In Torgerson, perhaps the most analogous case to this one, we disciplined an attorney for “ma[king] false statements, disobey[ing] a court order, [and] act[ing] belligerently toward a judge and court staff,” among other misconduct. 870 N.W.2d at 605. Like MacDonald, Torgerson “filed various pleadings ․ alleging the judge was biased,” which contained statements that were false or made with reckless disregard for their truth. Id. at 606. Torgerson also shouted at court employees and “interrupted [a] judge multiple times” during a hearing. Id. at 608. Finally, like MacDonald, Torgerson had “substantial experience” practicing law and “fail[ed] to recognize the wrongfulness of her actions.” Id. at 613. Although the referee recommended a public reprimand, we imposed a 60-day suspension. Id. at 606, 616.
In Graham, another case bearing some similarities to this one, an attorney pursued “groundless and frivolous” allegations and repeatedly accused a judge of conspiring against his clients. 453 N.W.2d at 315, 324–25. As in this case, the attorney made these statements with reckless disregard for the truth and had an “attitude” that suggested he “believe[d] in a conspiracy against him and preferred to find fault with others [rather] than himself.” Id. at 325. Although Graham did not include some additional misconduct committed by MacDonald, such as violating court rules, repeatedly disrupting court proceedings, and failing to represent a client competently, we imposed a 60-day suspension. Id.
Weighing the nature and extent of MacDonald's misconduct together with the aggravating factors present here, we conclude that a 60-day suspension followed by 2 years of supervised probation is the appropriate sanction. We are confident that a suspension of this length is consistent with our precedent and will adequately protect the public in light of the conditions attached to MacDonald's probation.
Although we have decided to place additional conditions on MacDonald during her probation, we do not accept one condition proposed by the referee. The referee recommended, and the Director agrees, that we order MacDonald to undergo a mental-health evaluation and follow all of its recommendations as a condition of her probation. Not only is there limited precedent for imposing such a condition when the attorney has not placed her mental health at issue in the disciplinary proceeding, but the referee here has made no factual findings that support it. See In re Fuller, 621 N.W.2d 460, 470 (Minn. 2001) (concluding that the attorney's “possible psychological problem,” which was “not acknowledged” by the attorney, “need[ed] to be addressed in the sanction”); cf. In re Hanson, 592 N.W.2d 130, 130–31 (Minn. 1999) (requiring the attorney to “affirmatively show that she is psychologically fit to practice law” after “the referee found that ․ [the attorney] ha[d] been treated for clinical depression and addiction to gambling”). Under these circumstances, we decline to require a mental-health evaluation as a condition of MacDonald's probation.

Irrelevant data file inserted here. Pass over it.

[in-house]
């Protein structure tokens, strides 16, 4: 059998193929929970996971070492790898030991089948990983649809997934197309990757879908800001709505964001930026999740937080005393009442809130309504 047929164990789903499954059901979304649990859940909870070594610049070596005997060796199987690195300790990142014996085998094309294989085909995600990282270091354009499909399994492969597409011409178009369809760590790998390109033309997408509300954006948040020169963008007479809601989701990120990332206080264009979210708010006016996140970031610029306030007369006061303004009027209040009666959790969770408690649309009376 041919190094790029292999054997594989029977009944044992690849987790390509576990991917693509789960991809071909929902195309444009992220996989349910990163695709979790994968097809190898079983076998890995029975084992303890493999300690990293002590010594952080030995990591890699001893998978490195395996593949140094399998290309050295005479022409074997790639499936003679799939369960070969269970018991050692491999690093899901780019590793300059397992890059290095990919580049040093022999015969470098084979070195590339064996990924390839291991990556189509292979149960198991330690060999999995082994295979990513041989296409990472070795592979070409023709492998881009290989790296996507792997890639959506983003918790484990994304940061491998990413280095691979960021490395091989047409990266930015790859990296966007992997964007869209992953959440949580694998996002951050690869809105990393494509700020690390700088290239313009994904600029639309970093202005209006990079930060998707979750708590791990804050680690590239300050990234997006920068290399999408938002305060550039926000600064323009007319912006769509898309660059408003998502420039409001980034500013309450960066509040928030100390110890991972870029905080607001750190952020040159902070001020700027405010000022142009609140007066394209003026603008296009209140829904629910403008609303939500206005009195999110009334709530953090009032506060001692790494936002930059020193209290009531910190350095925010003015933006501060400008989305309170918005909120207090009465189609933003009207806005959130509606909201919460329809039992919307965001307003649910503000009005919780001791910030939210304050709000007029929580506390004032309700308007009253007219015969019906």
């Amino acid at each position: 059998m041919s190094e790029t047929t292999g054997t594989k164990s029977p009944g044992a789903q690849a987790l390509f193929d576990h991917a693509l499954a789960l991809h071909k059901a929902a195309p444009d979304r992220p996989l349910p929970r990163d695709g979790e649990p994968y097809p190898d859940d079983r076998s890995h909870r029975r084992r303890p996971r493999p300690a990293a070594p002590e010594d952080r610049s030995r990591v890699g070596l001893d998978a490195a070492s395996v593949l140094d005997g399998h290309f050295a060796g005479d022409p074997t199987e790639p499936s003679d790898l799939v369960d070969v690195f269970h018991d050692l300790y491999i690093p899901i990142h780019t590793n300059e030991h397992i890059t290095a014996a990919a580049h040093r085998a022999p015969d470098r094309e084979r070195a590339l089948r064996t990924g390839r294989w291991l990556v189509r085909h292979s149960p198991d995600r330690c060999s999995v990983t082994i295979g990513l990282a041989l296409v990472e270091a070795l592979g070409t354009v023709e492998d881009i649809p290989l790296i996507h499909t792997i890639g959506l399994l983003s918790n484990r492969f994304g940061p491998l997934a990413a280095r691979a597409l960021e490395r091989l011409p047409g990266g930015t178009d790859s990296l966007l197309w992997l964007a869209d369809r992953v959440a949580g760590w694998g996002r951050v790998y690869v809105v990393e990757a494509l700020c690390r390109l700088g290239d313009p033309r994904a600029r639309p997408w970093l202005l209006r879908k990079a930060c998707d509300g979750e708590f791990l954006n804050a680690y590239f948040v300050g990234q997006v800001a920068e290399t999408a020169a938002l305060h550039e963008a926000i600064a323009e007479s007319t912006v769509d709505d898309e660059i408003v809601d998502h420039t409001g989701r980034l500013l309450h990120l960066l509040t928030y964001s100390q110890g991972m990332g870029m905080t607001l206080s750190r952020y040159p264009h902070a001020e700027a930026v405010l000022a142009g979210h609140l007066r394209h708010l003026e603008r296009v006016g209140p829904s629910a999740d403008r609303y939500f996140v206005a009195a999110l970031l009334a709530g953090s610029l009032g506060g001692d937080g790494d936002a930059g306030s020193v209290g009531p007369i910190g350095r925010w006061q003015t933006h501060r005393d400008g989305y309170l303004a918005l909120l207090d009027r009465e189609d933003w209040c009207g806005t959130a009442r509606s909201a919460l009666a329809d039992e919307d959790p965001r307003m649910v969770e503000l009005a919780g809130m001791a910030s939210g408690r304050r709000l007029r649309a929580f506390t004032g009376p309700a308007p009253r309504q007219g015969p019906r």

Accordingly, we order that:
1. Respondent Michelle Lowney MacDonald is suspended from the practice of law for a minimum of 60 days, effective 14 days from the date of this opinion.
2. Respondent shall comply with Rule 26, Rules on Lawyers Professional Responsibility (RLPR) (requiring notice of suspension to clients, opposing counsel, and tribunals), and shall pay $900 in costs under Rule 24(a), RLPR.
3. Respondent shall be eligible for reinstatement to the practice of law following the expiration of the suspension period provided that, not less than 15 days before the end of the suspension period, respondent files with the Clerk of the Appellate Courts and serves upon the Director an affidavit establishing that she is current in continuing-legal-education requirements; has complied with Rules 24 and 26, RLPR; will be practicing law in accordance with the requirements of paragraph 5(c) below upon reinstatement; and has complied with any other conditions for reinstatement imposed by the court.
4. Within 1 year of the date of this opinion, respondent shall file with the Clerk of the Appellate Courts and serve upon the Director proof of her successful completion of the written examination required for admission to the practice of law by the State Board of Law Examiners on the subject of professional responsibility. Failure to timely file the required documentation shall result in automatic resuspension, as provided in Rule 18(e)(3), RLPR.